They are not representative of the country as a whole — the majority of Russian citizens are older and much less well-off. Nor are many of them ready for wholesale revolution, along the lines of the Arab Spring.
But during our travels across Russia, we heard more and more voices that are ready for change. The village of Sagra is a case in point.
As with so many Russian villages, visiting Sagra is like taking a step back in time. Dilapidated wood houses are set along snow-covered dirt streets. Geese wander around, honking at passing trains. Many residents have outhouses and heat their homes using wood-fired stoves. And, with a population of only about 130, there is no local police force.
Last summer, Sagra residents became caught up in something resembling an inner-city turf battle. A criminal gang was heading to Sagra one night, and residents called the police from another community. Help arrived too late, though, long after the gang did. Villagers, including 56-year-old Viktor Gorodilov, fought the criminals off themselves, swinging pitchforks and firing hunting rifles.
In a twist of justice not uncommon in Russia, the government charged Sagra's residents with hooliganism. It would have been a familiar story in Russia — the authorities decide who to blame, the courts agree, case closed.
But Gorodilov and others in Sagra found a lawyer, and a local nonprofit, to fight for them. They got their message out on the Internet, insisting they had been neglected by the police and let down by the government. They want something different — but not revolution.
Viktor's 39-year-old son, Andrei, is a third-year graduate student in economics. He would seem to be the right demographic for joining the protests in Moscow. But, he says, they scare him. He lived through political upheaval in the early 1990s, and he's not in a hurry to repeat the experience.
"I can see what's happening in Libya," he says. "That was our path in 1991 [with the dissolution of the Soviet Union]. The Libyan people will live much worse than they used to live. They had social programs, they got apartments for free. Now this will stop. I already lived through those kinds of changes."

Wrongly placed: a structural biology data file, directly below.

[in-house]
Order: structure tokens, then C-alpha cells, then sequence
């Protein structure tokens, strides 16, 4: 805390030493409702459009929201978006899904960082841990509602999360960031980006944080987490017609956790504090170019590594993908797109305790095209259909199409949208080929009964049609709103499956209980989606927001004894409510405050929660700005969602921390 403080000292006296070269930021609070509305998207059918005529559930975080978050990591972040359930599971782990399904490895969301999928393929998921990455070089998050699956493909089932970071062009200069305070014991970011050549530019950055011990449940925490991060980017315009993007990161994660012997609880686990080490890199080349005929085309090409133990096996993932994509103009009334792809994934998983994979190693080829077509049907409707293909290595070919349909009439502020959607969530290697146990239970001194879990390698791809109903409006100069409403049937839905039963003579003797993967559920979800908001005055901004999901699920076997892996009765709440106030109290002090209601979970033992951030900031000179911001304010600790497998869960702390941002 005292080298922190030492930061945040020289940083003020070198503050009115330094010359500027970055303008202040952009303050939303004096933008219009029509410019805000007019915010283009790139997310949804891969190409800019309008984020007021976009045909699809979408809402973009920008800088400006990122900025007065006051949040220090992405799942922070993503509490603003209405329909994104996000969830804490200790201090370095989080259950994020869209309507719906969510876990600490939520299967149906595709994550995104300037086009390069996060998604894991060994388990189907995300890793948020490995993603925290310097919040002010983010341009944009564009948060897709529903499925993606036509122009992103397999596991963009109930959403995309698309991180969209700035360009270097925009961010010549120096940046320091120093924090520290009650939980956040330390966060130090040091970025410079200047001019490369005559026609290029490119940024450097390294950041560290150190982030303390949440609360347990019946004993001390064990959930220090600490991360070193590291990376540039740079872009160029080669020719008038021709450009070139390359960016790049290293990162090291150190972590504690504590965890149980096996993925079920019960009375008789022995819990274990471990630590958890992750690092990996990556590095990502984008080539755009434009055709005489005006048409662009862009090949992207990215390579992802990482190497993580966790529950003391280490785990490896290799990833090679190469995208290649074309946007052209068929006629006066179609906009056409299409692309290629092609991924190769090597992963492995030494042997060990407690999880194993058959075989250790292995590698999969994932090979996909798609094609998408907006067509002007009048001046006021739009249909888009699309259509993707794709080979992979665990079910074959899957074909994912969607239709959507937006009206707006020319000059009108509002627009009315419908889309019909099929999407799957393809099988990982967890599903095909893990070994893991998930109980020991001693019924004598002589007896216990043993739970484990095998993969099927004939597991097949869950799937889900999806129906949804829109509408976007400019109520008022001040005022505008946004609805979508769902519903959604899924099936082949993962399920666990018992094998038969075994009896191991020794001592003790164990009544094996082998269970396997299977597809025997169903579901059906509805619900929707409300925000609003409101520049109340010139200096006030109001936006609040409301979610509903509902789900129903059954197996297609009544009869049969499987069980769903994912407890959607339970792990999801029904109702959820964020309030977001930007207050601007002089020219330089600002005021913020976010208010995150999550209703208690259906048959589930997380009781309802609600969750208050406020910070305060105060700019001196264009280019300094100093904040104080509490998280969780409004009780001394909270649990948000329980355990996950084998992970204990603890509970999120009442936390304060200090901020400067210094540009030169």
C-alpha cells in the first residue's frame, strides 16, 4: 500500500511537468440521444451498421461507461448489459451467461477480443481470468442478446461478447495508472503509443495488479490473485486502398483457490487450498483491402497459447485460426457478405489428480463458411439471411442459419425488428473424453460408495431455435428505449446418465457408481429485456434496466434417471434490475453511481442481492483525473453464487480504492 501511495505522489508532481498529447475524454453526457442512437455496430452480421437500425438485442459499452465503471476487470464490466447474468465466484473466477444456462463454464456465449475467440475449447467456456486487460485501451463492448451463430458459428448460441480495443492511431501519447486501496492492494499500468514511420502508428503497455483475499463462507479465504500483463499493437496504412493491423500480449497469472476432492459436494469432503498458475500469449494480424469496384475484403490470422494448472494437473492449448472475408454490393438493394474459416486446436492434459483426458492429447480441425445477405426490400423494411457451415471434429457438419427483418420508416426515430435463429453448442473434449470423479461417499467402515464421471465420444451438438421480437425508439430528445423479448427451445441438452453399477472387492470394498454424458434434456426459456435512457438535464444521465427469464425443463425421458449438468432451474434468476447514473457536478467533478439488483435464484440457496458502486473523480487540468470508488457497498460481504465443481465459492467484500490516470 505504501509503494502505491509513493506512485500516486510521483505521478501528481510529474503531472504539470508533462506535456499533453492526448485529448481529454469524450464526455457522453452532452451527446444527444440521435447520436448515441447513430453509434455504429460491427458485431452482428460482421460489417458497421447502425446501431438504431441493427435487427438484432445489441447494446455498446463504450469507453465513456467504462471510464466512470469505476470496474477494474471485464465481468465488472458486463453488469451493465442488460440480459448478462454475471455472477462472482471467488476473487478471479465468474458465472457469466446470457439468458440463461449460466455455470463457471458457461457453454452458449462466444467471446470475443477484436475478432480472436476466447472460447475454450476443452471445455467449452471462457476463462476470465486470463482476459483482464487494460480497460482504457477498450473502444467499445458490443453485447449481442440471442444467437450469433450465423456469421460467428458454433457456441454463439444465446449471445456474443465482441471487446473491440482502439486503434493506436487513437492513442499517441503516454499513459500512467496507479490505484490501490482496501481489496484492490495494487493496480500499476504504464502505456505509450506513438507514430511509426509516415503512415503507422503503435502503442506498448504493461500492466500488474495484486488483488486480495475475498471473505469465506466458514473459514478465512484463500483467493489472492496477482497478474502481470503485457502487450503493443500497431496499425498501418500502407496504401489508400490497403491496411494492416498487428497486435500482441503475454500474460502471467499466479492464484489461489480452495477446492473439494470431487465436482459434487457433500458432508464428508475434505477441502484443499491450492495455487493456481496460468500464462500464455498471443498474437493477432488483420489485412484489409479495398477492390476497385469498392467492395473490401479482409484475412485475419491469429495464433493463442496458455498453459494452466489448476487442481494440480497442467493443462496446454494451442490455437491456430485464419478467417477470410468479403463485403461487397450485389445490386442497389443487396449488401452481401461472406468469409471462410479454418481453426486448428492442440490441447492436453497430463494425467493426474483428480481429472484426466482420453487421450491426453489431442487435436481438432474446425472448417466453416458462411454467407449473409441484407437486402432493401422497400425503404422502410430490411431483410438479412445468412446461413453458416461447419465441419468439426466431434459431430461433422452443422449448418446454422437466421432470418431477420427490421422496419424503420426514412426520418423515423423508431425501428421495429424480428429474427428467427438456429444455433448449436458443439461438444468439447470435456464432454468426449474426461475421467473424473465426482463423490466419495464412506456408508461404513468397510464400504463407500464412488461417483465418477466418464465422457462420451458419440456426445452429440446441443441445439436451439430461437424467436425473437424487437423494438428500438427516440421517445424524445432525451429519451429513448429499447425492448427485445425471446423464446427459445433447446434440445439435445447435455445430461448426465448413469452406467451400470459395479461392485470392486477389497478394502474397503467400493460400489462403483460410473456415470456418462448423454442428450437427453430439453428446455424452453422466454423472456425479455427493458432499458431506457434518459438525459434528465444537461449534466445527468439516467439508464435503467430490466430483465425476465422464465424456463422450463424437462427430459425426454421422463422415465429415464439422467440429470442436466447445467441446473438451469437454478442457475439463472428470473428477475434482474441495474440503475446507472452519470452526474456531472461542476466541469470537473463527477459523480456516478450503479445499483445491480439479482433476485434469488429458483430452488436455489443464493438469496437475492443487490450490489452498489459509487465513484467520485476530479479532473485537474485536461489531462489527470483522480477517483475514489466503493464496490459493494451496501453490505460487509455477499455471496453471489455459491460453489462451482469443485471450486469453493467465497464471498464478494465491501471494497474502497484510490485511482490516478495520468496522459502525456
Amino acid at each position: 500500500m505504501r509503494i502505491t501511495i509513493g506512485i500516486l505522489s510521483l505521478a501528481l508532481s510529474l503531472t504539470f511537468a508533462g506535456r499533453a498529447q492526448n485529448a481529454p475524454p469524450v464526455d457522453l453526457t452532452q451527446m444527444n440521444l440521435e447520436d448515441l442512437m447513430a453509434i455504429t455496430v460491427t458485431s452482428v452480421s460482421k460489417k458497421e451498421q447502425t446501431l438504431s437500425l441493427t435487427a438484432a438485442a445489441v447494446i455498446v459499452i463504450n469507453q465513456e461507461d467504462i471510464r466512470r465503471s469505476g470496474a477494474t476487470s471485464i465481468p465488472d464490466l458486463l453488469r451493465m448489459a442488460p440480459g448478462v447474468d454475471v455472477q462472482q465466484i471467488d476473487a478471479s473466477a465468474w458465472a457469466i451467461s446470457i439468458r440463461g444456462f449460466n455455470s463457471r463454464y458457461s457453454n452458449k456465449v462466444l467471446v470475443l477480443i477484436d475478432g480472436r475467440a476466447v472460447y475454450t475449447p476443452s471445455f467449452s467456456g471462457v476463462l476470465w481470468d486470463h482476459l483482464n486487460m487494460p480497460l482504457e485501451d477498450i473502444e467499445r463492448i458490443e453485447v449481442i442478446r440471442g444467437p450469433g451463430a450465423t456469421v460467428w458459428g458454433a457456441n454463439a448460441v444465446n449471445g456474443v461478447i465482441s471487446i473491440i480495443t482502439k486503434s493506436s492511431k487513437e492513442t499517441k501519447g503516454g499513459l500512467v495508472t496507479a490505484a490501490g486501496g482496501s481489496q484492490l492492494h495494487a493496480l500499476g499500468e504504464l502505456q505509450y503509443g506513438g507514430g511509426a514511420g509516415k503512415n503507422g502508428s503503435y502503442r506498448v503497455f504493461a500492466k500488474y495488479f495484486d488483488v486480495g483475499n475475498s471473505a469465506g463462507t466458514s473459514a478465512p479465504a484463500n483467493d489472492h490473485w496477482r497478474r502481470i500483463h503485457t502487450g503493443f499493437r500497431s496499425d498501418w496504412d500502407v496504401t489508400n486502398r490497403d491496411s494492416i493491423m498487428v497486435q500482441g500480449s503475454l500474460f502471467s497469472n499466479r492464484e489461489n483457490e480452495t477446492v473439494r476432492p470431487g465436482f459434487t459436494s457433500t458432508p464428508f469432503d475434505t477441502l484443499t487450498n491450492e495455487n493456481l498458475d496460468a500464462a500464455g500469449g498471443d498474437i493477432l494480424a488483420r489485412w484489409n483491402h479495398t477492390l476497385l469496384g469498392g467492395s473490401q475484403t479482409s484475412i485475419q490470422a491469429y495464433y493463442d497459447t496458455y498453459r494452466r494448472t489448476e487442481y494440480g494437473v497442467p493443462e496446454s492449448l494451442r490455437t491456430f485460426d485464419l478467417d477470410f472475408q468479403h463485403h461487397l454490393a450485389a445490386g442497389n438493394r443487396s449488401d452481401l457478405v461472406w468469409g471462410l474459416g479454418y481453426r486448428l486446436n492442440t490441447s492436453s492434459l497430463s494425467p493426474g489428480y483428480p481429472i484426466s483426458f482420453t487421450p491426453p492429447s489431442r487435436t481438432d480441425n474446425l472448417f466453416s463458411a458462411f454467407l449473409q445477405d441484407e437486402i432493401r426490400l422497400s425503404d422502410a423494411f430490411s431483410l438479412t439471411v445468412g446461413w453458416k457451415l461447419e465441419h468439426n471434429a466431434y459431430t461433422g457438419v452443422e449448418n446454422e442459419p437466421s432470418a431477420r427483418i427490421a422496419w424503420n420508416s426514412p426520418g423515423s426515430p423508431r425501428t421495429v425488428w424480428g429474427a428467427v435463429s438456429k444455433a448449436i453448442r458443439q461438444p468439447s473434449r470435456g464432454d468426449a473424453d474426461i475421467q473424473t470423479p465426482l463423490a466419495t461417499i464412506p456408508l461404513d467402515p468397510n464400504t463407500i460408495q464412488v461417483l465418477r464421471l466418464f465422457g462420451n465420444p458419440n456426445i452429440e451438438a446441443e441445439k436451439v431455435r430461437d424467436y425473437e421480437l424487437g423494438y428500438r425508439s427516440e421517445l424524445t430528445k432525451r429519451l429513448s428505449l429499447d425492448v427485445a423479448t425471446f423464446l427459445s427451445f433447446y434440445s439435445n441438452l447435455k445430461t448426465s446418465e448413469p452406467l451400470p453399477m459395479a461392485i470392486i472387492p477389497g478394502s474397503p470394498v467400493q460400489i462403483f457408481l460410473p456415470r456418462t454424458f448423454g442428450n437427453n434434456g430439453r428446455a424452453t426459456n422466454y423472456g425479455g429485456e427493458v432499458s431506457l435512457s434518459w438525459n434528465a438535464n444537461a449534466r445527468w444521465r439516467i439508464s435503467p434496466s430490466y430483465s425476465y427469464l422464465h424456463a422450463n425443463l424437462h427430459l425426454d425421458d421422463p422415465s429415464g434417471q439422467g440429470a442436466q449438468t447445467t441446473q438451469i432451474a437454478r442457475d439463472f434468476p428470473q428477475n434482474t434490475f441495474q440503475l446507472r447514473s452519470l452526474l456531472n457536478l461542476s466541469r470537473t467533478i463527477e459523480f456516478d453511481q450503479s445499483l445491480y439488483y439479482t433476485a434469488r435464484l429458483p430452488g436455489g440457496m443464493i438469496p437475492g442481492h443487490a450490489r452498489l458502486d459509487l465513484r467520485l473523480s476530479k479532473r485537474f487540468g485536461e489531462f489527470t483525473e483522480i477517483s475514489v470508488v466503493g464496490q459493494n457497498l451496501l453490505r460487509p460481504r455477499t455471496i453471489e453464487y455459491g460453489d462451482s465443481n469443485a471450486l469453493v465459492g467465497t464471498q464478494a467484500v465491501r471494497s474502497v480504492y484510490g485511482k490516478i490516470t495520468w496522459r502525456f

Andrei wants more from his government, but he's patient. He was pleased to play a role in defending his father and other villagers against criminal charges.
"I have become an annoyance to our local government," he explains. "We are each struggling as much as we can, each at our own pace."
That pace is slow, but the momentum is growing. Yekaterina Stepanova is a professor of philosophy and law in Yekaterinburg, the closest city to Sagra. People out in Russia's far-flung regions, she says, are unlikely to join a large-scale movement to oust a government. But Russia as it's governed today isn't sustainable.
Putin will become less popular and less relevant in places like Sagra. And sometime soon, Stepanova says, there will be new leaders who will figure out how to take Russia into the modern day. She calls it a collapse from within. But collapse is not necessarily a bad thing.
"Collapse," she says, "is what has to come because what we have now is not the history of this new Russia. It's still the history of the Soviet Union."
She has a point. Russia, as we know it now, is only 20 years old — a young country with a long history that is hard to shake. But as the younger generation — a generation that has grown up without Soviet influence — comes to power, some kind of change is inevitable.